- Slides: 16
II. The Cell Membrane
A. Cell Membrane Function 1. Transport Proteins are selectively permeableregulate what materials enter and exit the cell 2. Enzymes are often attached to membranes with the active sites exposed 3. Receptor Proteins (signal transduction)- receive information from a chemical messenger 4. Cell-cell Recognition- glycoproteins sever as ID tags that are recognized by other cells 5. Intercellular Joining- membrane proteins join to cells together 6. Attachment Proteins- attach to the cytoskeleton that maintains the cell’s shape
B. Membrane Structure Phospholipid Oligosaccharide Chains Enzyme Proteins Cholesterol
Cell Membrane Structure 1. The cell membrane consists of a phospholipid bilayer in which globular proteins are embedded. 2. The phospholipids are amphipathic - they have both hydrophilic and hydrophobic ends. Membrane is stabilized by hydrogen bond which causes membranes to be self sealing
3. Phospolipids are Fluid -The lipids and protein are free to move within the plane of the membrane. 4. Two types of Membrane proteins: a) Integral Proteins - extend through one or both lipid layers. b) Peripheral Proteins- on membrane surface
5. Cholesterol molecules are found in the hydrophobic lipid layer of the membrane. Cholesterol helps to maintain membrane structure: a) Cholesterol acts like a speed bump to slow down phospholipids when they are moving to fast due to increased heat b) Cholesterol helps spread out phospholipids when they are cold and prevents the hydrophobic tails from sticking together
6. Membrane Carbohydrates Allow Cell Recognition a) Cells recognize each other by the pattern of oligosaccharides attached to the cell membrane 1) Glycolipids – carbohydrates attached to lipids 2) Glycoproteins - carbohydrates attached to proteins b) Oligosaccharides- contain 15 or fewer sugars
C. Passive Transport Mechanisms- move molecules across the membrane using no ATP 1. Diffusion- movement of molecules from areas of high concentration to areas of low concentration. Diffusion is due to Brownian Movement -random motion of small particles. Factors that affect diffusion are: a) Concentration - the higher the concentration of solute, the greater the rate of diffusion b) Temperature - increased temperature increases the kinetic energy of the particles causing them to move faster and collide more thus increasing diffusion c) Pressure - the more particles in a fixed volume, the greater chance for molecular collision, therefore increasing diffusion
1. 2. Facilitated Diffusion- the use of protein channels to move specific molecules across the membrane with their concentration gradient. Transport may be: a) Uniport- one molecule or ion one way. b) Symport- two different solutes one way c) Antiport- two different types of molecules are transported opposite ways.
1. 3. Osmosis-diffusion of water from an area of high water concentration to an area of low water concentration. 2. a) The concentration of dissolved solutes and water is inversely proportional. Therefore, diffusion and osmosis are opposites. OSMOSIS High Solute concentration High H 2 O concentration Low solute concentration b) Cells may be in One of Three Conditions: DIFFUSION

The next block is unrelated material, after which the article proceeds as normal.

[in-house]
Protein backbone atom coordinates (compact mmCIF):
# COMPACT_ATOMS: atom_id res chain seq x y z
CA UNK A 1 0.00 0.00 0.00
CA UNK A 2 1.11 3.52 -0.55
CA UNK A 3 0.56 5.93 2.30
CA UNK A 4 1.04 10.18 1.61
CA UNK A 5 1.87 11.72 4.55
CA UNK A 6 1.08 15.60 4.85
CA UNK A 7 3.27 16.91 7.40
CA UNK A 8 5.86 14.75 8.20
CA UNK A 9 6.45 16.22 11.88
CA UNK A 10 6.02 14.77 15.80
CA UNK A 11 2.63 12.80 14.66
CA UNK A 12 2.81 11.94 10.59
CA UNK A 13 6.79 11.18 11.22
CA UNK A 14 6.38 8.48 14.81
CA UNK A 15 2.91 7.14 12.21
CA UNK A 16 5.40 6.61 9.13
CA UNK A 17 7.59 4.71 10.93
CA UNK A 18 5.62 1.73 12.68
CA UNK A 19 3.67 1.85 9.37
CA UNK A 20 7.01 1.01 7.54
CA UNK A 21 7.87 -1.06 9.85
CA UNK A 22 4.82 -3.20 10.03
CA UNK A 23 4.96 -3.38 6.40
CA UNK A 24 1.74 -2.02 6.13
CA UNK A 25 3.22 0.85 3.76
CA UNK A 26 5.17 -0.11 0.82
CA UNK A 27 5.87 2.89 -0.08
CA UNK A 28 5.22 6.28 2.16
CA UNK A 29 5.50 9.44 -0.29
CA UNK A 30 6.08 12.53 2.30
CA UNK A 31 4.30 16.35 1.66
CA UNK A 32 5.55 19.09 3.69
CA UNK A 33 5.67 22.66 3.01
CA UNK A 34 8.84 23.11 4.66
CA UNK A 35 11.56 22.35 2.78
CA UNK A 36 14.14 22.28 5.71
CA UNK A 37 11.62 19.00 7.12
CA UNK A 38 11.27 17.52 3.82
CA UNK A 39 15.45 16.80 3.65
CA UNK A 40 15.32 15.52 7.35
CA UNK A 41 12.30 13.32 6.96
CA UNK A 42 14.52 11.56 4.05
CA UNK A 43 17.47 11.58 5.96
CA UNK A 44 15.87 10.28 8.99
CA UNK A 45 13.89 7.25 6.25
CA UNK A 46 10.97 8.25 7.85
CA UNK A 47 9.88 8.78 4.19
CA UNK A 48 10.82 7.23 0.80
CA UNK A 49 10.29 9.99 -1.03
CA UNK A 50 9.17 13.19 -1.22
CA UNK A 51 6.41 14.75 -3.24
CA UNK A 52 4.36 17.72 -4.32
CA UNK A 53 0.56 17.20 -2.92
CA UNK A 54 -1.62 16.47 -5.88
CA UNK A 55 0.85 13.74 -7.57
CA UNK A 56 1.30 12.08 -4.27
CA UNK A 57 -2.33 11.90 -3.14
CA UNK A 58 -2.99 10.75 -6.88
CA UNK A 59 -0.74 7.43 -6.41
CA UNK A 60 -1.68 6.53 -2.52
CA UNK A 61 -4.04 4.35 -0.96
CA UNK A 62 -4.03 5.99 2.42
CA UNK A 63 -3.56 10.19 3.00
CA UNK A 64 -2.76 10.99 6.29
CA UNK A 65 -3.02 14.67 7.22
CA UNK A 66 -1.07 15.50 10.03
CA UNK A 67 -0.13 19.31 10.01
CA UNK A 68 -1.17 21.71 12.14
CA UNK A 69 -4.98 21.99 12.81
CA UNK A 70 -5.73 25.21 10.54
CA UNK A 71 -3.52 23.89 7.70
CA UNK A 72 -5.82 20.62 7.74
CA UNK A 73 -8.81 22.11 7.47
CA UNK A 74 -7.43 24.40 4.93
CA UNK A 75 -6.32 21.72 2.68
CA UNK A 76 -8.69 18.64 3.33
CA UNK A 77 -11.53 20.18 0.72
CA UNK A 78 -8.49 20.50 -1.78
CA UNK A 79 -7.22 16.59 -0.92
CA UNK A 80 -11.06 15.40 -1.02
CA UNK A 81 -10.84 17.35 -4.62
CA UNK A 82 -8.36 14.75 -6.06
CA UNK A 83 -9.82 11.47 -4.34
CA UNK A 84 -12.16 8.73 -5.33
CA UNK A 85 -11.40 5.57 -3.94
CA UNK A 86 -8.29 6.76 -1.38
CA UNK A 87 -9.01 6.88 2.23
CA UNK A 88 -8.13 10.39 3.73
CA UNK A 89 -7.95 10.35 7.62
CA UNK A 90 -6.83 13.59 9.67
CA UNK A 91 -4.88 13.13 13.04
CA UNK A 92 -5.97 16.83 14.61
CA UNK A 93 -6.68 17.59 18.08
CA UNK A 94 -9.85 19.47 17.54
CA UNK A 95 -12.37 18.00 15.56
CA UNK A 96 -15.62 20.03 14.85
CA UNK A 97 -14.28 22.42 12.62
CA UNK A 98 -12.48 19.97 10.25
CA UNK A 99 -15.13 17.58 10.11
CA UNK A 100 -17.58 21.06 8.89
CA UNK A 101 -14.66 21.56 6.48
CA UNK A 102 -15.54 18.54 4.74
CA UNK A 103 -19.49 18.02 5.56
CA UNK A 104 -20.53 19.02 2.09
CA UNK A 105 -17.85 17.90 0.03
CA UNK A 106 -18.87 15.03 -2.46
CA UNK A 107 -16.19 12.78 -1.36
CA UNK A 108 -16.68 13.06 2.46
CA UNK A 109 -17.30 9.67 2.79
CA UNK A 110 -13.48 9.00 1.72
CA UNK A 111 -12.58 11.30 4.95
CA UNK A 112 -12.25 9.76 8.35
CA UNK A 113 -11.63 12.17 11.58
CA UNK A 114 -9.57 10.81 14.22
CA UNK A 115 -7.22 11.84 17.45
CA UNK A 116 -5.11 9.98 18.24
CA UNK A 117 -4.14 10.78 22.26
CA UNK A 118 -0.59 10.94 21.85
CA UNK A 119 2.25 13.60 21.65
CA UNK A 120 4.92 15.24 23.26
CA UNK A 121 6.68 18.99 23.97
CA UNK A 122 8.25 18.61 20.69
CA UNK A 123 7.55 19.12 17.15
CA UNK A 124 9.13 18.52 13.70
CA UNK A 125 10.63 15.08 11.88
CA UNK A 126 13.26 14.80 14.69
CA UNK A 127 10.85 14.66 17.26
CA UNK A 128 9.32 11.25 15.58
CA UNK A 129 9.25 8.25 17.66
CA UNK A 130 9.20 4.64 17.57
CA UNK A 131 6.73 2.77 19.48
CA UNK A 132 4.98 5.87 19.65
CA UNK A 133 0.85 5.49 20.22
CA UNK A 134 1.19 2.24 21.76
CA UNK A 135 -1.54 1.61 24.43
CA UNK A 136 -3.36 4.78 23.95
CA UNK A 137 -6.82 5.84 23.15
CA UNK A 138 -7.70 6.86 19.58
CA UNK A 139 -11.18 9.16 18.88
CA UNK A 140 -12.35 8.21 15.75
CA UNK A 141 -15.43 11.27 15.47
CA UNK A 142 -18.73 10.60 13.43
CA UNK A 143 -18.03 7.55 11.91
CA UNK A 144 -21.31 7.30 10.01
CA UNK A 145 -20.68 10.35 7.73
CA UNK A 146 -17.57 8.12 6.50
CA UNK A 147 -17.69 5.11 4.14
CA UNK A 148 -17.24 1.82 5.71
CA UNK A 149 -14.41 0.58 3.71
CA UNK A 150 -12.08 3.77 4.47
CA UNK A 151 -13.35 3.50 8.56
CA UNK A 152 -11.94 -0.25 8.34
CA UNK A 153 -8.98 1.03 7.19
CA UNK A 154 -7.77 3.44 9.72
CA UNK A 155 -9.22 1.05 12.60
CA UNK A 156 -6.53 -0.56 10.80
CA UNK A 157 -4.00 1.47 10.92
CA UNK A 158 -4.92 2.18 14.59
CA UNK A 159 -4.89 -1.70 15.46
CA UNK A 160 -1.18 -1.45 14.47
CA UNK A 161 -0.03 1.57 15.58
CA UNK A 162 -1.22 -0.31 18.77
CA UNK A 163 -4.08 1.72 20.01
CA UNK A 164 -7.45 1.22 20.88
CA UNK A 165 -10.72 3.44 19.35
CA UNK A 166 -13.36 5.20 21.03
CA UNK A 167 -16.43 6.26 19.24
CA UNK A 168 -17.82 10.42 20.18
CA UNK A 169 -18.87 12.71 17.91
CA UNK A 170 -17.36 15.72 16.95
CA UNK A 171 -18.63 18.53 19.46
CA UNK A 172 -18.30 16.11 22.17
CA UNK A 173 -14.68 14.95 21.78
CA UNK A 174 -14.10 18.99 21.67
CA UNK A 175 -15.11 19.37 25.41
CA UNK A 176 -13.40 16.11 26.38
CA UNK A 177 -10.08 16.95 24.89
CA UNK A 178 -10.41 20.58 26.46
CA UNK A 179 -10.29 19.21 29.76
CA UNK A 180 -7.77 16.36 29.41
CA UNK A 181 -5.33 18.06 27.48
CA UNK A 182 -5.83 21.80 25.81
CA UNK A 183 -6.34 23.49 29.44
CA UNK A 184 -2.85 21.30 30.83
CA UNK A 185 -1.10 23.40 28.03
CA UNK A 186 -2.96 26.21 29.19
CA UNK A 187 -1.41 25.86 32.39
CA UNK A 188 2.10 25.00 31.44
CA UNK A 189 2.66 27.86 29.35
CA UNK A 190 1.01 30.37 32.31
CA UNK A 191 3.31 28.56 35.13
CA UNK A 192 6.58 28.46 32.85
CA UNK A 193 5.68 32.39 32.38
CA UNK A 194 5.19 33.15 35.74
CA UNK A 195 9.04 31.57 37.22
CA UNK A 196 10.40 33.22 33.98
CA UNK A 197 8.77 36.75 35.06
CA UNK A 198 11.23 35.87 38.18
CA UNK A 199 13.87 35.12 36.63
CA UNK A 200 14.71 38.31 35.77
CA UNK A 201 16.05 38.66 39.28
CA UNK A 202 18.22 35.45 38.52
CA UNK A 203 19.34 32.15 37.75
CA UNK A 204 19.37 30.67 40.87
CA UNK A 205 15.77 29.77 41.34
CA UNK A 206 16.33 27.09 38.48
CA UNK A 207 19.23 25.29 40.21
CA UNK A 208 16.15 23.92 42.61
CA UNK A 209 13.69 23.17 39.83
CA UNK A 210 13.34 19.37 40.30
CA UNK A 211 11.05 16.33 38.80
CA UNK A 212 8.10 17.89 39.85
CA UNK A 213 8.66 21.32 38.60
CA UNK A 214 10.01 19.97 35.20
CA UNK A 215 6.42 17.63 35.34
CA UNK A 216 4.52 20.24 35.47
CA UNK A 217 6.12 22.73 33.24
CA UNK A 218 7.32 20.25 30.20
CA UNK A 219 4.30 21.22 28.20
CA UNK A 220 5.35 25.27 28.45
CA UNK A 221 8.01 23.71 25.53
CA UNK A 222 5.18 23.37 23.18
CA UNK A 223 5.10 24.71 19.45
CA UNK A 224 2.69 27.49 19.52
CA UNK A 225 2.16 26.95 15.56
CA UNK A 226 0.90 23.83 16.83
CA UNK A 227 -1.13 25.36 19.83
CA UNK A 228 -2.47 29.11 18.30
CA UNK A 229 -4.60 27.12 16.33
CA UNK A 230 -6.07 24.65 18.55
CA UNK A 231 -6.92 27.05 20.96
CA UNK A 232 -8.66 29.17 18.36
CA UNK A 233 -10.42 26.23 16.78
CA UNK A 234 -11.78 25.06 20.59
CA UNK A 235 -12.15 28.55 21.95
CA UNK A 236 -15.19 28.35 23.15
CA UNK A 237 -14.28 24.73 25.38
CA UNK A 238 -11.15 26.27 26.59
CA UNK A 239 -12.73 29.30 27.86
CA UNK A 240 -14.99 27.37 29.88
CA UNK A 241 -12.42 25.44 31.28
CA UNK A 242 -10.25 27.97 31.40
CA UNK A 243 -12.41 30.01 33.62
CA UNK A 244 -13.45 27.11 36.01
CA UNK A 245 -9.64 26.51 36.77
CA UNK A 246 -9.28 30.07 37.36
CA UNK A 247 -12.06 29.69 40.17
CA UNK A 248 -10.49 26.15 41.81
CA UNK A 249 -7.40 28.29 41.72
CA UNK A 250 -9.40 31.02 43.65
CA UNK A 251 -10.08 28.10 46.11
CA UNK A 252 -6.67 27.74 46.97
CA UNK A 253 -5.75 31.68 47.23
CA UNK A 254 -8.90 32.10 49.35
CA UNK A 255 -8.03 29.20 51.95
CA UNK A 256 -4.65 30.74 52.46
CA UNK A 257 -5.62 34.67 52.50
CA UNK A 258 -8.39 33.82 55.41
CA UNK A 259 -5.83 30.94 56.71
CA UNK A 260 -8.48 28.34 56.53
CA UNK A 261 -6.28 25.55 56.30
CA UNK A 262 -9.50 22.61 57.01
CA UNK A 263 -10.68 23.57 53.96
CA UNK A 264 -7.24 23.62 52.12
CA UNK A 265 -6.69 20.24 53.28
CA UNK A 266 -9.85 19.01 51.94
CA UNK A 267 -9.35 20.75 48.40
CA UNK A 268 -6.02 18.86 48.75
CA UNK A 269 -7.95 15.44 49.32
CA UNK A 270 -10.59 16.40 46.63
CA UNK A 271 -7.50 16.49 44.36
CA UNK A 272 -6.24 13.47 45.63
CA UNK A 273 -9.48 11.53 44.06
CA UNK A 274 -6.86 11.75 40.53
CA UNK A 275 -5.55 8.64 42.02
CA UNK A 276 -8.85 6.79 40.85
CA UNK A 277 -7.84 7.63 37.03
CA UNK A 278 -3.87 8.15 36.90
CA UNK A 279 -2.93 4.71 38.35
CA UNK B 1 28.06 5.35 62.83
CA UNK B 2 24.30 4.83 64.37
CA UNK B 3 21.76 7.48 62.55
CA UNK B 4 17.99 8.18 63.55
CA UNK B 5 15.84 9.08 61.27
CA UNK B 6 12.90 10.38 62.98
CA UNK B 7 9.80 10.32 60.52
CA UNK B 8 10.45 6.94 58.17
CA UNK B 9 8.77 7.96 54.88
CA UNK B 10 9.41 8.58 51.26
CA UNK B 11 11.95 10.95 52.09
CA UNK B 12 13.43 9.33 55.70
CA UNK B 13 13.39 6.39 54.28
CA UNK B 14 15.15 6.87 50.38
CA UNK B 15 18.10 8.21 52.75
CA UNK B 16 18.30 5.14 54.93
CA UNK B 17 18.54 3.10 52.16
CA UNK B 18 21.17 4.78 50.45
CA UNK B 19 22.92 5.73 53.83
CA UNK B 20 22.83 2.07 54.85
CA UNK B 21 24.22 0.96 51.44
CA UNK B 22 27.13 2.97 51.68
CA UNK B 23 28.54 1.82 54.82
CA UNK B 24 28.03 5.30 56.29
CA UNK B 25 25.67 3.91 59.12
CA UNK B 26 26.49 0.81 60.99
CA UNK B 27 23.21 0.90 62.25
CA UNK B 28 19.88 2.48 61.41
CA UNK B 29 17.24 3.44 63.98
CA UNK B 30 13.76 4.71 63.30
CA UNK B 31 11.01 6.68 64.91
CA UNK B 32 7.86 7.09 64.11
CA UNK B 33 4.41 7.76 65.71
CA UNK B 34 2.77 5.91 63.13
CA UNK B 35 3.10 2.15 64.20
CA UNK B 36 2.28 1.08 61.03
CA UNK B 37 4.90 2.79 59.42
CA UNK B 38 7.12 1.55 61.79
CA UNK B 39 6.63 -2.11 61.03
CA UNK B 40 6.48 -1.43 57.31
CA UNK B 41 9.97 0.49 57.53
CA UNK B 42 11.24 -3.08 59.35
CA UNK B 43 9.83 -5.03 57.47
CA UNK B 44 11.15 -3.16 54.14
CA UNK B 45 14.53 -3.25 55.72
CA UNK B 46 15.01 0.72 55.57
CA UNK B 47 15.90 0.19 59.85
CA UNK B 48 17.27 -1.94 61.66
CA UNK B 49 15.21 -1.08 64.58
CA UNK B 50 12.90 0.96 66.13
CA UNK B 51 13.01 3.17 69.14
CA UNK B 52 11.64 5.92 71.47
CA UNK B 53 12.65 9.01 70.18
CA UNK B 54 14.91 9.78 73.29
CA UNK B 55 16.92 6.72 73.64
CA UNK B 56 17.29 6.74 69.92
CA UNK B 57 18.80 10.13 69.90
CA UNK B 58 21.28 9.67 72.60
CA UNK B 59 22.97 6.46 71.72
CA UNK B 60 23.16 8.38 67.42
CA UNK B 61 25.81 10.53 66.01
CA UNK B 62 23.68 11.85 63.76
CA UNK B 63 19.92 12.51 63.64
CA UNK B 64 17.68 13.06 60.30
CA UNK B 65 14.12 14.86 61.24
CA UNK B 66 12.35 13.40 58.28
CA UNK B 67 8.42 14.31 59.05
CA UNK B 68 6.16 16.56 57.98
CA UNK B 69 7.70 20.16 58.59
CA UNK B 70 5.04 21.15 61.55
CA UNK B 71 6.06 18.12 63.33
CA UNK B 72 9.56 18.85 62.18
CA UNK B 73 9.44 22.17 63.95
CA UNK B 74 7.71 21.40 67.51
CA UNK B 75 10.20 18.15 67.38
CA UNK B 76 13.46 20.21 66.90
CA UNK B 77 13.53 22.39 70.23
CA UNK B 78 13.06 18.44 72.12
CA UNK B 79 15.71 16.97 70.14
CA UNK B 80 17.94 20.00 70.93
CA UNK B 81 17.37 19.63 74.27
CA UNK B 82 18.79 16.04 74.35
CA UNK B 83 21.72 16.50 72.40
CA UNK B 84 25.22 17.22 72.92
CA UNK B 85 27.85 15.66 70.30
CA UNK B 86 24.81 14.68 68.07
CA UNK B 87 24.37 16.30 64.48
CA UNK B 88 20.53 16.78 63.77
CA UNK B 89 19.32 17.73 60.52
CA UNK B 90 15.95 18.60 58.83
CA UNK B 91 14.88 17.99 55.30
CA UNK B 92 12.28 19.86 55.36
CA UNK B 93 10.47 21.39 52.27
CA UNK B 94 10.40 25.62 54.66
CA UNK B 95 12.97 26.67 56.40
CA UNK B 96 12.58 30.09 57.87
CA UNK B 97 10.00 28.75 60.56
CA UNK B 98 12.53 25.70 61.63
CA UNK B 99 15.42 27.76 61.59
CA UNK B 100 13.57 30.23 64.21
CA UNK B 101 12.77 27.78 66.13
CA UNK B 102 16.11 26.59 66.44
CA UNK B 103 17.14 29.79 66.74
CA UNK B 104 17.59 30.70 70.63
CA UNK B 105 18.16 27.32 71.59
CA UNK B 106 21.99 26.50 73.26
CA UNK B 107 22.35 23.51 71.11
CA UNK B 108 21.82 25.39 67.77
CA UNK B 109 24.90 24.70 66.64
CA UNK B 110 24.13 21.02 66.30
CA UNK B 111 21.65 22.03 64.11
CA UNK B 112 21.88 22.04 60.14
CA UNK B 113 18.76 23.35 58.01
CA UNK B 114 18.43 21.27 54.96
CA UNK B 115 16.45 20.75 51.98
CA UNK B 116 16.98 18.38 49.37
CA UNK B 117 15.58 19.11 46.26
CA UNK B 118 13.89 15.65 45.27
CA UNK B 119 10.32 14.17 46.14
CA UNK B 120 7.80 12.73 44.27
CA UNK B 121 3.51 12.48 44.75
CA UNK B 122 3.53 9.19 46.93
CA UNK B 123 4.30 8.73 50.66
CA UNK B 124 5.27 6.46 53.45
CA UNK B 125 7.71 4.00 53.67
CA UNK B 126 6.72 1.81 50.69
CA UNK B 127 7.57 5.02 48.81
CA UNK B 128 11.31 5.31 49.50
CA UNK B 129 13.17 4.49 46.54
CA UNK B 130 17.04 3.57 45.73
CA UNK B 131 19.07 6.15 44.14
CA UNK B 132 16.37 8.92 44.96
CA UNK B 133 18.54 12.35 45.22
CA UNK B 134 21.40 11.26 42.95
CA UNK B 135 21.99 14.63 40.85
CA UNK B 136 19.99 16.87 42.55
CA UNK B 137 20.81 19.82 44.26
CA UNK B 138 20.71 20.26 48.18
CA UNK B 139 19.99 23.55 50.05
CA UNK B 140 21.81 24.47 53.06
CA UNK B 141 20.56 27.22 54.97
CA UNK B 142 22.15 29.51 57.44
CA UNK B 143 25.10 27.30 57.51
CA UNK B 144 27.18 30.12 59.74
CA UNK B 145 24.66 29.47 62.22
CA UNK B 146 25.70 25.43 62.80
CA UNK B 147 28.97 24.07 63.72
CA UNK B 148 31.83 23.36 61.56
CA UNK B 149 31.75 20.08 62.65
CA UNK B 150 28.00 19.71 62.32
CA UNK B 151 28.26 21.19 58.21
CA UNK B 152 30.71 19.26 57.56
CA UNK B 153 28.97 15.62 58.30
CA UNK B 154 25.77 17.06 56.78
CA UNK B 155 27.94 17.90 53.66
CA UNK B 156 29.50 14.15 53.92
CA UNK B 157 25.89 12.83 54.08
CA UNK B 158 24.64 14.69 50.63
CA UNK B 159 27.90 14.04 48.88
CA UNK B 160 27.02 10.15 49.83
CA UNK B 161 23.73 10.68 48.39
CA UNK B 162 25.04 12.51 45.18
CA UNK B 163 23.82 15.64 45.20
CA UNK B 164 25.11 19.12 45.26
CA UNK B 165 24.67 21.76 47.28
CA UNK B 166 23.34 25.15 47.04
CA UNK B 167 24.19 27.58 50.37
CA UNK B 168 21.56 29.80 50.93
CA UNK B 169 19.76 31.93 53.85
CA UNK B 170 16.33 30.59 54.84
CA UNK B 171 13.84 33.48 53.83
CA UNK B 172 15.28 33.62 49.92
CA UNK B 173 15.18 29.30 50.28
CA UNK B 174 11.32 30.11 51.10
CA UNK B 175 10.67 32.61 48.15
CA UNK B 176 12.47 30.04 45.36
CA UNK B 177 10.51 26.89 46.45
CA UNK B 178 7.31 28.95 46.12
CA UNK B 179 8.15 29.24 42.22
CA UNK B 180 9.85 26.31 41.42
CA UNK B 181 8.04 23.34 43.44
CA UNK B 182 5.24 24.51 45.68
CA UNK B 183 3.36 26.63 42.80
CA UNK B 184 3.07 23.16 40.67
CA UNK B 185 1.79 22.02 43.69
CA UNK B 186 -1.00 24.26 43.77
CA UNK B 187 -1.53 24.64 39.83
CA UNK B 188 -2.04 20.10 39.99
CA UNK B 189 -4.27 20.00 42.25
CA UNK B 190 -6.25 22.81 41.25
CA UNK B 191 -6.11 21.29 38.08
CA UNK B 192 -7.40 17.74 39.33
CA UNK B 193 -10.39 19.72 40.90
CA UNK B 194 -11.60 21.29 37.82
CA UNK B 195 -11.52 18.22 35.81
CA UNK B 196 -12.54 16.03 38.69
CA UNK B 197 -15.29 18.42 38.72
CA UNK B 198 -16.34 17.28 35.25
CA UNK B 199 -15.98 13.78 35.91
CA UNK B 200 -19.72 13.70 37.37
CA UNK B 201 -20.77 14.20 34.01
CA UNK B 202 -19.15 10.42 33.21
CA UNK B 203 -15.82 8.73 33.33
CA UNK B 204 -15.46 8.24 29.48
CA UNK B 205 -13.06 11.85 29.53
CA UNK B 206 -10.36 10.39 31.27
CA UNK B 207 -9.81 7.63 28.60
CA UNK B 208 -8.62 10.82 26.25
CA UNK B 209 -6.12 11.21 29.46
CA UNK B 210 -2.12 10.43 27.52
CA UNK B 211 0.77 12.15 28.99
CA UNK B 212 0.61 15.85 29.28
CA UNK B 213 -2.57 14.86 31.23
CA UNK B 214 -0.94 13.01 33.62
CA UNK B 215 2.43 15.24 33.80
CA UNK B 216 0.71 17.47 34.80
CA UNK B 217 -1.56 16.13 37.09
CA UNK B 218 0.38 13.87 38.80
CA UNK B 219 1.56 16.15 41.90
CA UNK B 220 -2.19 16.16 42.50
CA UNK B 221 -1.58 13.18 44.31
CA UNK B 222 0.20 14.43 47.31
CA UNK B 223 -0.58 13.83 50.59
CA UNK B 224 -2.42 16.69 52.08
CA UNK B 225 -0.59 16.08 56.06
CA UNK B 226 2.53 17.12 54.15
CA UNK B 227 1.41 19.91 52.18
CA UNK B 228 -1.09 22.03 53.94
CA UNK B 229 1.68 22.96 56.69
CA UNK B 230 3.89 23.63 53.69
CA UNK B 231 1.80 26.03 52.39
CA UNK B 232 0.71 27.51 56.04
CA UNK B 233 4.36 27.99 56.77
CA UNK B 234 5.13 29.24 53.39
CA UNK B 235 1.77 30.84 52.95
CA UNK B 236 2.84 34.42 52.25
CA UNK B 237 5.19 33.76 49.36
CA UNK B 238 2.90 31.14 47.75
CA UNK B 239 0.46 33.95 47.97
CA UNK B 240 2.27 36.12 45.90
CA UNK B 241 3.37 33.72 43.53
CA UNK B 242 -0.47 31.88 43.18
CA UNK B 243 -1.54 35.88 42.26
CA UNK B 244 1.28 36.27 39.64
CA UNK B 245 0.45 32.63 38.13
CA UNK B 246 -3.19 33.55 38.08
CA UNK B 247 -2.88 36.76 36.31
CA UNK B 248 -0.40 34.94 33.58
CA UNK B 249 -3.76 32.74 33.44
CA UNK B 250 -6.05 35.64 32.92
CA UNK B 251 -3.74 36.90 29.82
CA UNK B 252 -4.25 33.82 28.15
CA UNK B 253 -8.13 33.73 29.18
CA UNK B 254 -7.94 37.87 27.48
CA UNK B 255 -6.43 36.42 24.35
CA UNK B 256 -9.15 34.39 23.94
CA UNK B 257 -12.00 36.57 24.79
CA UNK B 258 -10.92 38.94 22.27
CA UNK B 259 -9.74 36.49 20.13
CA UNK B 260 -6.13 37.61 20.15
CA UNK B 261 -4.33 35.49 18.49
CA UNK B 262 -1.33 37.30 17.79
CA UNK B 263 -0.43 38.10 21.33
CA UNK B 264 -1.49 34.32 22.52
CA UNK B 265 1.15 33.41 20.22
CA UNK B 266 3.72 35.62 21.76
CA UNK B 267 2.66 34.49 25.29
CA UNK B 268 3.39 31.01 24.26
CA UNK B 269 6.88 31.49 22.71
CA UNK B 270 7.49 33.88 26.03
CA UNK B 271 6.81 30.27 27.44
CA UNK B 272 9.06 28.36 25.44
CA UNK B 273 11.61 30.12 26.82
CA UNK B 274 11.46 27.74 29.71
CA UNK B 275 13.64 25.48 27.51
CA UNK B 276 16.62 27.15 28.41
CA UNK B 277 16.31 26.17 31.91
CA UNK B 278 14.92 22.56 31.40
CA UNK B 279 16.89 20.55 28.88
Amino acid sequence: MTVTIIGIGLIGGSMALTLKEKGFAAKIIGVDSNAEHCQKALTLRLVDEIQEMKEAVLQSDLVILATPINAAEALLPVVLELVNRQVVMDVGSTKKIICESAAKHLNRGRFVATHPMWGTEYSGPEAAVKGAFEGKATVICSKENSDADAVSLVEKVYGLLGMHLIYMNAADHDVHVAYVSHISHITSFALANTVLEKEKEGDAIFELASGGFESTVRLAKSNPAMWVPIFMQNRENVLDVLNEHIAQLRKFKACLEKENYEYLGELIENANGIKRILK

1) Isotonic Environment- equal amount of solute and water on both sides of a membrane Cell 5% solute 95% H 2 O Beaker with 5% solute and 95% water Water will move equally in and out of the cell
2) Hypertonic Environment- more solute outside the cell and more water in the cell Cell 5%Shriveled solute 95% H 2 O Beaker with 10% solute and 90% water Water will move out of the cell
3) Hypotonic Environment- less solute and more water outside the cell. Cells with Cell no 5% cell wall solute Beaker with 0% solute and 100% water Burst! 95% H 2 O Water will move into the cell
D. Water balance in cells: 1. Cells lacking cell walls must be isotonic with their environment or have a mechanism to remove water hypotonic situations. Ex. Contractile vacuoles 2. Plants, prokaryotes, fungus, and some protists have cell walls a) In hypotonic solution they are turgid which is ideal and gives them support b) In isotonic solutions they are flaccid or wilty c) In hypertonic solutions plant cells plasmolyze. This is lethal. The cell membrane is pulled from the cell wall.
E. Mediated Transport Systems transport systems that require energy. 1. Active Transport- using transport proteins to bind with specific substances to move them across the cell membrane AGAINST the concentration gradient. Example: Sodium- potassium pump 2. Ion Transport- diffusion of charged solutes depend on a chemical and electrical gradient called the electrochemical gradient a) b) Electrochemical gradient determines the net direction of ionic diffusion Membrane Potential- the voltage across a membrane is determined by ion distribution. The sodiumpotassium pump and proton pump generate voltage across a membrane.
3. Transport of Large Molecules a) Endocytosis- movement of large particle into the cell 1) Phagocytosis - engulfing solids 2) Pinocytosis- engulfing liquids for the desired solutes 3) Receptor Mediated Endocytosis- receptor sites on membrane proteins bind with specific substrates in an area called a coated pit 1) when an appropriate number of substantes have been captured, the coated pit is engulfed 2) The cell can aquire bulk quatities of specific solutes this way b) Exocytosis - moves large materials out of the cell